Without wishing to state the obvious, old paintwork on timber surfaces should be washed down to remove any dirt and grease, all loose paintwork removed by stripping, the edges rubbed down to a smooth surface, bare areas primed with suitable primer, and either one or two undercoats applied, followed by either one or two top coats of paint, typically gloss, to provide a hard-wearing and durable finish.

For masonry work, two coats would normally be sufficient, although three coats can be required in some circumstances.

An experienced Building Surveyor will be able to advise on an approximate contract period. However, it would be foolhardy to lay down a precise time limit for a job as part of a tender unless it really is critical. Far better that the contractor works out the most efficient and cost-effective method of working, given the resources at their disposal, and submits a programme of works as part of their tender submission. In simple terms, one coat needs to dry before the next is applied.

8. Not planning and programming ahead

The preparatory phases have a significant impact on the overall timescales of a project. There’s a lot to be done before the contractor starts on-site. Time must be
allocated for Section 20 processes to be administered and funds collected.

On receiving tenders allow sufficient time for queries to be answered and for any cost-saving exercises that may be needed.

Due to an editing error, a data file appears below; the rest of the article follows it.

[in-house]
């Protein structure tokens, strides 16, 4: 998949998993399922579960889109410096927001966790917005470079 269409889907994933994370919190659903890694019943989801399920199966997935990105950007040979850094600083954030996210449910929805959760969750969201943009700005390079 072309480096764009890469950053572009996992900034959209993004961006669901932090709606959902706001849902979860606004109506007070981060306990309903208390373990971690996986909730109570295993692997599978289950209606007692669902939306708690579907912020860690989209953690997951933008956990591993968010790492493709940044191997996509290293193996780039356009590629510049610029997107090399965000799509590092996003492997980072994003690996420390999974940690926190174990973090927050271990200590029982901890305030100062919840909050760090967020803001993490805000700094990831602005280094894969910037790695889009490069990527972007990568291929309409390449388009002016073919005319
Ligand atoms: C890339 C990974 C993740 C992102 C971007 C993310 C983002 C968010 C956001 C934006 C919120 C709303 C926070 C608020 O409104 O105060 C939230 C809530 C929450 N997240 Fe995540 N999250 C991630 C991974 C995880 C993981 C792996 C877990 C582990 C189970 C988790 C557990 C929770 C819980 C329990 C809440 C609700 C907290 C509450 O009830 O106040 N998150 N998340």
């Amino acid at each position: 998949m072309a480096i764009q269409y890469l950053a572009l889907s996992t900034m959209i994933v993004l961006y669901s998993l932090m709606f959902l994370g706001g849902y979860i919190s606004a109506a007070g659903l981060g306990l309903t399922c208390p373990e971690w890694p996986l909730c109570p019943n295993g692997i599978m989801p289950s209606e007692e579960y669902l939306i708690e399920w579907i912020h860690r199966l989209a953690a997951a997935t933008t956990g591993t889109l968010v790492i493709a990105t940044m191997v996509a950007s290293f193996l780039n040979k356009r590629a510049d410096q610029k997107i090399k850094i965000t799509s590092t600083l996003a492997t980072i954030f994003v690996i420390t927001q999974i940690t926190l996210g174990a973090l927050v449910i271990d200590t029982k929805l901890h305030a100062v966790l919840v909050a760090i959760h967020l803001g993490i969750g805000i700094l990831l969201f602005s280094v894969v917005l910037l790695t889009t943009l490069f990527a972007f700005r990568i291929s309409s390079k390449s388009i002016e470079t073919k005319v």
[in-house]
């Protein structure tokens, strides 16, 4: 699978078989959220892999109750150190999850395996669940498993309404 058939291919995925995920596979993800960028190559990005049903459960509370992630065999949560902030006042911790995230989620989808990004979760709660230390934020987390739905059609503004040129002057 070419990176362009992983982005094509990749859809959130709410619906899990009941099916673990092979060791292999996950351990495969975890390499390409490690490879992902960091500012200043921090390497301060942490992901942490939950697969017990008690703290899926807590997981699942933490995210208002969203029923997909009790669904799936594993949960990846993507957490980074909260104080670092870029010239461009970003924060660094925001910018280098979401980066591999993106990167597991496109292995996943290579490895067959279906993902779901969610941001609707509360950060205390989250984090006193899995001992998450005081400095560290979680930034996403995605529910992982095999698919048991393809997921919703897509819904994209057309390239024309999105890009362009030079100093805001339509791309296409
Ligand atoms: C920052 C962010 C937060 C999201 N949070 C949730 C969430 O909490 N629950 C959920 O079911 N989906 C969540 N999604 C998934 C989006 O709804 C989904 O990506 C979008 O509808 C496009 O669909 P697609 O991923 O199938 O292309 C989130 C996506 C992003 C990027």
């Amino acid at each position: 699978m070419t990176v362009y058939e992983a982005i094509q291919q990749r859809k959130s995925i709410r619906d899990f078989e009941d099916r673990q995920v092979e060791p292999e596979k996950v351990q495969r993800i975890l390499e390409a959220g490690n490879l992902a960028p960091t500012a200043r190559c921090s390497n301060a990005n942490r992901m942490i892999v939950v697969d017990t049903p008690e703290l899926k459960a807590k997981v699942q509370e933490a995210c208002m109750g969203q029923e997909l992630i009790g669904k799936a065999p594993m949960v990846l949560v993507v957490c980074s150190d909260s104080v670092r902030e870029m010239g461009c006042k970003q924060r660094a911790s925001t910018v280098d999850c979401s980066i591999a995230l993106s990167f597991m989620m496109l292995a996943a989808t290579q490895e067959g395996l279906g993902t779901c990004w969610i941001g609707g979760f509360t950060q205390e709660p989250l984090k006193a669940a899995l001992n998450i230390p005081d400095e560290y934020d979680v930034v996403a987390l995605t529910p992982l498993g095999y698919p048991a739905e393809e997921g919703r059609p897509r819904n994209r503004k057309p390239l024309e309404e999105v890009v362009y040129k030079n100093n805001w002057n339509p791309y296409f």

Having identified a preferred contractor, time needs to be set aside for pre-contract negotiations; only when all these stages are complete can a contractor give a firm commitment for a start date.

The following is recommended when planning for works:

  • For a small to medium-sized, reasonably well-planned project, it is normal practice (assuming funds are in place) to allow minimum 4-6 months for pre-contract stage ie. Specification, tendering and Section 20 notices to expire before starting works on site.
  • For larger projects, we recommend 8-12 months of planning in order to minimise the risks and fulfil appropriate consultation and collection of any additional funds.
  • While internal/communal works can be undertaken all year round, the optimum time of year to undertake external projects is between March and September/October.

9. Not understanding the Client’s obligations under the Construction Design and Management Regulations 2015